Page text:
India coach Ravi Shastri focuses on positives from tour of England despite 4-1 series defeat.
Shastri insisted that India had shown improvement during their tour of England, and lauded them for being competitive but acknowledged that the team was trying to address their inability to close out games.
"It was a tough tour," said Shastri in an interview with ESPNcricinfo. "And tough lessons to be learned. Deep down we know in every Test match barring Lord's we had our chances. Lord's we lost and Nottingham we won. In the other three Tests we had our chances big time.
"There are plenty of positives to take away, but it is time now to address why we have come so close and cannot get past the finishing line, and we have discussed that.
Shastri heaped rich praise on the bowling unit and although it might appear that the batsman failed, the coach pointed out that England's batsmen hadn't done too much better.
"[India] got much better as a bowling unit... As far as batting goes, it was tough for both sides. When the ball moves around so much and it seams, I don't care who the batsman is, it is going to be tough.
"A moving Dukes ball will test anybody. So it took us time, but we got better at it as the series went on. As opposed to guys who are born and bred on these [pitches] who still struggled all the way. That is reality, which should be accepted."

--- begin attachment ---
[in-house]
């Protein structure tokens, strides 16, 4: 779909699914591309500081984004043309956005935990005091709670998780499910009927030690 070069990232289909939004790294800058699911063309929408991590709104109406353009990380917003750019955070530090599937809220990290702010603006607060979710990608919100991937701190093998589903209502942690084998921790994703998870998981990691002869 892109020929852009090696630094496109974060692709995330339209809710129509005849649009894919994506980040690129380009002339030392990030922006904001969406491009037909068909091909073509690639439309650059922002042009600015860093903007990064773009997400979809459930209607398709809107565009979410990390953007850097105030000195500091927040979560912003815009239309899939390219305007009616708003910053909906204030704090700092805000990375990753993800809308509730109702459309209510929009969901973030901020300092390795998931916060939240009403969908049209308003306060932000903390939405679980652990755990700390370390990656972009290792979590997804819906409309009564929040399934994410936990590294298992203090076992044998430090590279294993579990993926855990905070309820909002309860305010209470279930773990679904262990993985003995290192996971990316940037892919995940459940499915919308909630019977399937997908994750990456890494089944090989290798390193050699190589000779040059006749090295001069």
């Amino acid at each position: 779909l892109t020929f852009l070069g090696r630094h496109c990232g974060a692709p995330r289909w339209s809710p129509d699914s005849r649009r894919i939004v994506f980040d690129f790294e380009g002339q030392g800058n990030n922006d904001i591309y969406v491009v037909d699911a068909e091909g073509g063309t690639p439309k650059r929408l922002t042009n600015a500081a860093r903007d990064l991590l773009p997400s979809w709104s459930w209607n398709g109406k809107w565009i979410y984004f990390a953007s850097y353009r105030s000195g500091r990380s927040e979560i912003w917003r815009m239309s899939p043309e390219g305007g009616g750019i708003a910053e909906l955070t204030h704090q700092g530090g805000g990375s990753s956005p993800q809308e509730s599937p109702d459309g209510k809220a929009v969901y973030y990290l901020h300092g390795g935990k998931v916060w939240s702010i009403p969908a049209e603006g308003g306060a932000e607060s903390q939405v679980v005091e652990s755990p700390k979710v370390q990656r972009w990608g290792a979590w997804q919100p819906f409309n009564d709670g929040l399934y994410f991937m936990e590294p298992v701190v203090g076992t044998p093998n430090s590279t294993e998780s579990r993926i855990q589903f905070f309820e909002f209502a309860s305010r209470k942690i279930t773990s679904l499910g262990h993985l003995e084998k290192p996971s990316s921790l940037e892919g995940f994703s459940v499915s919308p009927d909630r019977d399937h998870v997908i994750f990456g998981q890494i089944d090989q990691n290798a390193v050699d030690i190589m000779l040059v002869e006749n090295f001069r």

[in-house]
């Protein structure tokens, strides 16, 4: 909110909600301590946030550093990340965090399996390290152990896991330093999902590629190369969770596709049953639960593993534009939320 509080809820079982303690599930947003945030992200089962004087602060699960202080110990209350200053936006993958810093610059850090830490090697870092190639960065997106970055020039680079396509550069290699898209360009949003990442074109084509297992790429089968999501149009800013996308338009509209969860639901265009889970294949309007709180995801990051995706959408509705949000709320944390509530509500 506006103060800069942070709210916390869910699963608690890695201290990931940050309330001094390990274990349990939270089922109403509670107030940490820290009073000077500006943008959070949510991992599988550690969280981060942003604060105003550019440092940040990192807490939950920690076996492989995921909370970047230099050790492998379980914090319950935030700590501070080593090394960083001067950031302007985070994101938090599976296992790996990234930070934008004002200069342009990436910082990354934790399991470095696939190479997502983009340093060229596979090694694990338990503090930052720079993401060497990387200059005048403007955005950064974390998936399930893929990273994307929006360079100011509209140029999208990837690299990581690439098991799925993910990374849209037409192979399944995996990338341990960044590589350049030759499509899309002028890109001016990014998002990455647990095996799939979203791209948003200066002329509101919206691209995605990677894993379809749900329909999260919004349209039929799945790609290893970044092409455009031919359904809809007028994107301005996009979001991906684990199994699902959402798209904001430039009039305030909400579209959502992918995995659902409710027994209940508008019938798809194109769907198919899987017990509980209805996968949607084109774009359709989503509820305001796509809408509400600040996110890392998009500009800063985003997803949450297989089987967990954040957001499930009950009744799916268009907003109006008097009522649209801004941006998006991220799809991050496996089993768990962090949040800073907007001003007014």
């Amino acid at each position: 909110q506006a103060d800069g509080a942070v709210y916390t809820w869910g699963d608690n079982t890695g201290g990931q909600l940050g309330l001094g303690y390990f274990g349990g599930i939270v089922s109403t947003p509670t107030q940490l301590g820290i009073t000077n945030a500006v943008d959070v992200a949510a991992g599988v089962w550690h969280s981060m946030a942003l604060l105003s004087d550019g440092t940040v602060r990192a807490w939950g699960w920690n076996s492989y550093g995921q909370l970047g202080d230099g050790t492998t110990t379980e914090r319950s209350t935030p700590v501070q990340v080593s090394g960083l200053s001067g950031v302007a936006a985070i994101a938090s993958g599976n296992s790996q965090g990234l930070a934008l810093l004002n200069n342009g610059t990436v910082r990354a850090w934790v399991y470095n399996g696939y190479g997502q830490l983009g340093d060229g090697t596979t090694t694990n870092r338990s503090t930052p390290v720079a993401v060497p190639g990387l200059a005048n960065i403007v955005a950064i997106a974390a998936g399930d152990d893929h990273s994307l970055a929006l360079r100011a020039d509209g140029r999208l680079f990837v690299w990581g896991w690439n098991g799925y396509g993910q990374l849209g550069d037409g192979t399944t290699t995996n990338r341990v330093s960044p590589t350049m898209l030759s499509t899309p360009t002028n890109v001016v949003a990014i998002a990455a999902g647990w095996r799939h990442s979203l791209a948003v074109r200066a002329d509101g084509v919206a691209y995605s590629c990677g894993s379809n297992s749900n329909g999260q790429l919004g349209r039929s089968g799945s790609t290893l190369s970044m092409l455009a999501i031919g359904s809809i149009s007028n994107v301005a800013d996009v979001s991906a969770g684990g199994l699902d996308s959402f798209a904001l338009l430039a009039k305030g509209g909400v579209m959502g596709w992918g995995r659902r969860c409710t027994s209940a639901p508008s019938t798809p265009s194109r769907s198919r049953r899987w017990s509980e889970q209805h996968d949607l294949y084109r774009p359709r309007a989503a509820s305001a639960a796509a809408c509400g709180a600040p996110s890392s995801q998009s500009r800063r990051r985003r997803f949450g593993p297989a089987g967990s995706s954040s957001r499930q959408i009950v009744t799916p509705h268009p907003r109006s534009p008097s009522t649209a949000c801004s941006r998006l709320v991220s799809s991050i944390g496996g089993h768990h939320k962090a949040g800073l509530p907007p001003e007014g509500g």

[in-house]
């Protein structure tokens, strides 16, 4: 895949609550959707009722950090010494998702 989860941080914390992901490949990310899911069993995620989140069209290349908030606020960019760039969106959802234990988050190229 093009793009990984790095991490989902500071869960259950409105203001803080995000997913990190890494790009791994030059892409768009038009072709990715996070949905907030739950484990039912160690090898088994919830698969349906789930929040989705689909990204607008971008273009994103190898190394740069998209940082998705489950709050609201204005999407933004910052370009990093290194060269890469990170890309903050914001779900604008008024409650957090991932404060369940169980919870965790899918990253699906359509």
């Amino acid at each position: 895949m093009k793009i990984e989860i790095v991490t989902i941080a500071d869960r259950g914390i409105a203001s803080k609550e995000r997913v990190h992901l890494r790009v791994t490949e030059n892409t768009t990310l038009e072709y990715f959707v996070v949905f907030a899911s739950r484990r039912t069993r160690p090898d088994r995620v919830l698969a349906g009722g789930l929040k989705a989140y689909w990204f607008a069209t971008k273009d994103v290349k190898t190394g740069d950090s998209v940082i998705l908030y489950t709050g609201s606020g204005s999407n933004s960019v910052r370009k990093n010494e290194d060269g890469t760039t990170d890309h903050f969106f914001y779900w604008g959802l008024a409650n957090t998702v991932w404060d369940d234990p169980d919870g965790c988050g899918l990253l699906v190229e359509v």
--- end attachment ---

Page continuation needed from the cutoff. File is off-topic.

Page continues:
Shastri felt that one way to address the challenges faced in overseas conditions would be to play a higher number of practice games. India had played just one shortened practice match ahead of the England series, but Shastri insisted that his team simply didn't have the time to squeeze in any more games. He added that India would be looking to play a couple of practice games when they tour Australia later in the year.
"When you have a schedule as tight as this and when you have a memorandum of understanding that has already been formulated, with a choc-a-bloc calendar, there is very little you can do [in terms of scheduling practice matches]. Now, we have requested for a couple of [warm-up] games in Australia before the Test series."
The Indian coach felt that difference between the two sides was Sam Curran, who regularly posted crucial lower order runs or chipped in with key wickets, and was duly named Player of the Series for England.
"Look where Curran has scored, and, that is where he hurt us. More than England it was Curran who hurt us," Shastri said. "In the first Test, England were 87/7 [in the second innings] at Edgbaston, he got the runs. In the fourth Test, they were 86/6 [first innings] in Southampton, he got the runs. We were 50 for 0 [first innings] at Edgbaston, he got the wickets. So at crucial stages in this series he chipped in with runs and wickets."
A 4-1 series loss could badly dent a team's confidence, but Shastri asserted that India would remain positive, adding that the team is heading in the right direction.
"[I'm the] last one to press the panic button when I see so many positives. I head back home with a very positive state of mind. I know exactly what we do. I know exactly and clearly where the team is heading - it is heading in the right direction."
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